In 1980, when it launched, Britain was in really fucked up place It had [a terrible economic meltdown in 1976]. There where worker strikes. There was rioting. There was racial tension. There was a government that was trying to destroy society, and [culture] is something that connects all of these themes and expresses it through music and attitude, look and identity. And that’s called style. Not style as a “this is what you wear” and “this is what you buy,” which is what it has become. Style is about attitude. I want a magazine that does that and that’s what The Face is doing. We just felt [that] almost 40 years later [it was] so much a mirror image of that time. We want to tap into some of that spirit, that sense of purpose and start a new conversation around style. A conversation around style that is positive and not just about consumption, it’s about how you express yourself. It is about identity. It’s about belonging. It is about unity.

And then we thought that if we could deliver it in a way that felt like it tapped into human needs, if there was a real sense of purpose there, that could galvanize it. What we also think is missing is  a commitment to journalism in a contemporary way, asking the questions that matter. There is also a sense of positivity that is missing right now.

Also, repositioning a brand is like archaeology. You’re finding things, fragments, hidden in the history and heritage of the brand, uncovering them, dusting them off. And then you find a way to combine them in a completely new and fresh way. And to put them together but do that in a way that doesn’t just hark back to the past, but is a springboard to something new. And that’s what we wanted to do. Take the foundation and use all the things that weren’t available to the amazing journalists who were at The Face [at the time] to create a new expression of the original spirt. Today’s version is more dynamic with more voices, using video and engaging with the audience in interactive ways.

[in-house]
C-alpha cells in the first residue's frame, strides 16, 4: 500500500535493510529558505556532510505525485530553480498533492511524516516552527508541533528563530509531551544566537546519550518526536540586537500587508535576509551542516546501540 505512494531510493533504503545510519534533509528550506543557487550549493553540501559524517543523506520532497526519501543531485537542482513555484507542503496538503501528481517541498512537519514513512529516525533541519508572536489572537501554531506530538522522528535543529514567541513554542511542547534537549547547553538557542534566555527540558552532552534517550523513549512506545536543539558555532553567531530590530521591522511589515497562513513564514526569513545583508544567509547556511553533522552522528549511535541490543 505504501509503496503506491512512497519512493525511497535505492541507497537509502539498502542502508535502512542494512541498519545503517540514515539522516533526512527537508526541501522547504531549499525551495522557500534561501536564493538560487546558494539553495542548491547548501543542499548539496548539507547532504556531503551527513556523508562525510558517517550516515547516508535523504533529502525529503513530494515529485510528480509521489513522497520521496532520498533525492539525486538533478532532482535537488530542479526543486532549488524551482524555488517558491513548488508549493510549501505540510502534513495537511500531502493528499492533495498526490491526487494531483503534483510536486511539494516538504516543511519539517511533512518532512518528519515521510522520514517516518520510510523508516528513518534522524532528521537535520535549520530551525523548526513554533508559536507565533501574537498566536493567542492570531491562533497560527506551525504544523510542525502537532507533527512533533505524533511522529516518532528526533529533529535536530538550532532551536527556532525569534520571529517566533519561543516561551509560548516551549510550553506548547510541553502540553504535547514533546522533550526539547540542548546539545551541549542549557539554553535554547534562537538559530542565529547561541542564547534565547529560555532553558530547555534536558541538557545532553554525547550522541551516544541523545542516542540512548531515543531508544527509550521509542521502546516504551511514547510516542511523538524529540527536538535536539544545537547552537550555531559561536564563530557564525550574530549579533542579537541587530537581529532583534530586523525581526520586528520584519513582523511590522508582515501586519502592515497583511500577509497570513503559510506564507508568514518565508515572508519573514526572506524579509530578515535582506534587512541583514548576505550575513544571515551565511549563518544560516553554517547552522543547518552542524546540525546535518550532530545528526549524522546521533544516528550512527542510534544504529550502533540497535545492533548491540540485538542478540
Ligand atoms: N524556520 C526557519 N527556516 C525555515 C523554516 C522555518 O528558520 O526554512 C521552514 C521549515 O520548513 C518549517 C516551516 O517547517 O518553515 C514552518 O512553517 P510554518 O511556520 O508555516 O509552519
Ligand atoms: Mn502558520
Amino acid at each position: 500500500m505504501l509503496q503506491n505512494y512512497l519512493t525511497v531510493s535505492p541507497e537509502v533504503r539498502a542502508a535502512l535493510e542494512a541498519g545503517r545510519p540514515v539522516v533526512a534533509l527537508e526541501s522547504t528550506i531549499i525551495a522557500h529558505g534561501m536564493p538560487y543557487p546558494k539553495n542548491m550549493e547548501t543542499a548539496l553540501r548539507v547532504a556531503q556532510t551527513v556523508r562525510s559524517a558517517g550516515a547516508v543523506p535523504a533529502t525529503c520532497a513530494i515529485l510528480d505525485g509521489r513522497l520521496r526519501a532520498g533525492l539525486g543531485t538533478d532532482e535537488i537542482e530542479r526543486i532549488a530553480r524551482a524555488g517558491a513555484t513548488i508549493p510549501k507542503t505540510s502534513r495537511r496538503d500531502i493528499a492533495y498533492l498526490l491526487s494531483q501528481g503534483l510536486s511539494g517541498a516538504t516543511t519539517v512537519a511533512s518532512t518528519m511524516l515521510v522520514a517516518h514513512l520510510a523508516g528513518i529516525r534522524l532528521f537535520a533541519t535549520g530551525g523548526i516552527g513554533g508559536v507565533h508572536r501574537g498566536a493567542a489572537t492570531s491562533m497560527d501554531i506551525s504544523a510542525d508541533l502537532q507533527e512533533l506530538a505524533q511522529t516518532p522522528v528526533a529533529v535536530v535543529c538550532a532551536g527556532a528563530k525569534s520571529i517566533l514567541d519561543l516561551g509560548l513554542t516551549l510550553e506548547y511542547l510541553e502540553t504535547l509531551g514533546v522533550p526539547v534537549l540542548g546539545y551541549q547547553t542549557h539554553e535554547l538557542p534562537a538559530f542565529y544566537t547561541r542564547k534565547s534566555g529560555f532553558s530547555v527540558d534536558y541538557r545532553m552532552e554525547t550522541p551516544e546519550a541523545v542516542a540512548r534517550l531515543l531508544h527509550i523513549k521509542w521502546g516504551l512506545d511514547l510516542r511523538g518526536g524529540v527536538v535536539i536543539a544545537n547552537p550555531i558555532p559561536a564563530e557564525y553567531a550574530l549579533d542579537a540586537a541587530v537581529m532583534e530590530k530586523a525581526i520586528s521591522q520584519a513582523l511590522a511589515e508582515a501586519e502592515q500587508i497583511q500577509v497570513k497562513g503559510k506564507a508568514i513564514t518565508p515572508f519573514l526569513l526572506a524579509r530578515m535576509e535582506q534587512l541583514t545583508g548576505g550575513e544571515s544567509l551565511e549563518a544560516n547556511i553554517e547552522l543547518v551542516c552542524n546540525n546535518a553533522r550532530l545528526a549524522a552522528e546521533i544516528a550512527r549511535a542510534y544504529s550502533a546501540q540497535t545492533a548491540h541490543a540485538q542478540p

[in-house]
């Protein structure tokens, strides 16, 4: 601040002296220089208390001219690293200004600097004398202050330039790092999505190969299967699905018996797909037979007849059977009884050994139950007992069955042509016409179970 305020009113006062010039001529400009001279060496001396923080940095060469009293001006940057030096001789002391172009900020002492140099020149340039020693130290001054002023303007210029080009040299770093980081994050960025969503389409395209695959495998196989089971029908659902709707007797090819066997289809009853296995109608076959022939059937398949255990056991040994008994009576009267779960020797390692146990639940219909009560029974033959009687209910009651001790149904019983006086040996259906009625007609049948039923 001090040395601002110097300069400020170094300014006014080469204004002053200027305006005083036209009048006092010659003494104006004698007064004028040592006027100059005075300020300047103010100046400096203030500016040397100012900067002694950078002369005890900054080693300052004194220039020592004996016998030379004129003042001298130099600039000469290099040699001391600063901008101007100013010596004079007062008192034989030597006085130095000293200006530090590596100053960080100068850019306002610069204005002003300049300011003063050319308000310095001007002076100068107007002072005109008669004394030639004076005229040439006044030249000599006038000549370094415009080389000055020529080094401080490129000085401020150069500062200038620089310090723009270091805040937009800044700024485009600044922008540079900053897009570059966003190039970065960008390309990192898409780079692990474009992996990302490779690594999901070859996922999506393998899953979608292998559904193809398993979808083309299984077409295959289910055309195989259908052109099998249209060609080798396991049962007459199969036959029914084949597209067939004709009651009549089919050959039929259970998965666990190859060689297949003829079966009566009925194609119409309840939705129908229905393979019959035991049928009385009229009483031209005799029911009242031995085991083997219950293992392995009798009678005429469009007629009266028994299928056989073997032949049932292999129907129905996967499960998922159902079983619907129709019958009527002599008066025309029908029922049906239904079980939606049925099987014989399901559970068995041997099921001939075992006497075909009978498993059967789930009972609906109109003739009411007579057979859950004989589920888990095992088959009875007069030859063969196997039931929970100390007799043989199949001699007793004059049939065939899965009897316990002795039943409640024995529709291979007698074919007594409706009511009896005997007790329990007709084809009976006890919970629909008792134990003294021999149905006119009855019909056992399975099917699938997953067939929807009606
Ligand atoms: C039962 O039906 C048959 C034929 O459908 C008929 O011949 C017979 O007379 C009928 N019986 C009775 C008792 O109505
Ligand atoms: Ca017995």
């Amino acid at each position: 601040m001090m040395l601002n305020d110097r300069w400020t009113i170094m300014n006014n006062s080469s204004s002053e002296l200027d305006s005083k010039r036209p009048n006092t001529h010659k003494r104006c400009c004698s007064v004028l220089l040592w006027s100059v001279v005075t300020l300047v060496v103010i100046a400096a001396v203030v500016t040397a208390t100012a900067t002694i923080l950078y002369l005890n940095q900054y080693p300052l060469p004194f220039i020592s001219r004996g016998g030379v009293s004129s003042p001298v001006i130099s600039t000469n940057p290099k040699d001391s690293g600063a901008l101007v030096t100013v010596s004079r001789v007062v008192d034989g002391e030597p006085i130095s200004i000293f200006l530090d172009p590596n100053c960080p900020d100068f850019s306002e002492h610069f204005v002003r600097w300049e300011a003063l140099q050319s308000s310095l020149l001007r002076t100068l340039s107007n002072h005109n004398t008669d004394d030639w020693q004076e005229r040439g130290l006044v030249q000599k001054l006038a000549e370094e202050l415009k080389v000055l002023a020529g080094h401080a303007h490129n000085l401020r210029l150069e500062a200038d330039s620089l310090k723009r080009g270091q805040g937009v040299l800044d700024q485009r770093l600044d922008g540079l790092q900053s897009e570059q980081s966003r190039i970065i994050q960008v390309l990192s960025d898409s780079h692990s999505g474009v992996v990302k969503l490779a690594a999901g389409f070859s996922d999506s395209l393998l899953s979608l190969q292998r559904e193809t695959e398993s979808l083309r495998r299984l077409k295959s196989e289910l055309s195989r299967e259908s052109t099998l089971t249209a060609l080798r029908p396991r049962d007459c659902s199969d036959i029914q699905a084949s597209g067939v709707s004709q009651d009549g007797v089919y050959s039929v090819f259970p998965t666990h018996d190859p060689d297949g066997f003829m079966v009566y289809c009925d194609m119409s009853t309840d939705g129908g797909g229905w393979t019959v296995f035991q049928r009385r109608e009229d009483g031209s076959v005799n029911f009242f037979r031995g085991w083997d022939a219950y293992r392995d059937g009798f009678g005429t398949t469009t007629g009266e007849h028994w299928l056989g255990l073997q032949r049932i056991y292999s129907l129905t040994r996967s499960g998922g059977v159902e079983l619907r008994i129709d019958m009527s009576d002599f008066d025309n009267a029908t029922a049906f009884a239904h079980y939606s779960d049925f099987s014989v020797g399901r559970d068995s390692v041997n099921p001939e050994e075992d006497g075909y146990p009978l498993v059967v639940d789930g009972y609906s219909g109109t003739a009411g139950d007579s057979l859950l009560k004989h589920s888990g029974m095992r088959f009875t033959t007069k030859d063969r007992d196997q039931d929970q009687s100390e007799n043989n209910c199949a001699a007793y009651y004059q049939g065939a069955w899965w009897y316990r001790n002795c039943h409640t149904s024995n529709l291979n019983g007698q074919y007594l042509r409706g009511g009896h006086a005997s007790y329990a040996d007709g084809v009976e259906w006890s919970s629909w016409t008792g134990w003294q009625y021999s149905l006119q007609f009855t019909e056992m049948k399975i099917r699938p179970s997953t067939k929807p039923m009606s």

We liked the idea of keeping the masthead. We just felt like it was an incredibly simple, striking and iconic foundation. We wanted to respect the past in our fonts We wanted to pay a nod of respect to the foundations that were laid by the people who’d come before us. Incredible people, like Nick Logan, the founding editor, and Sheryl Garratt, probably the best editor that The Face ever had. Incredible designers, like Neville Brody and so many brilliant journalists and image-makers.

We owe a huge debt of gratitude to them but every one of those people would have said to us, “Don’t go back. Go forward.” Interestingly, one of the toughest things to think about, in terms of design refresh, was use of the typography. Because what Neville did was so iconic. What  we designed was a nod to that. It was our way to take it forward.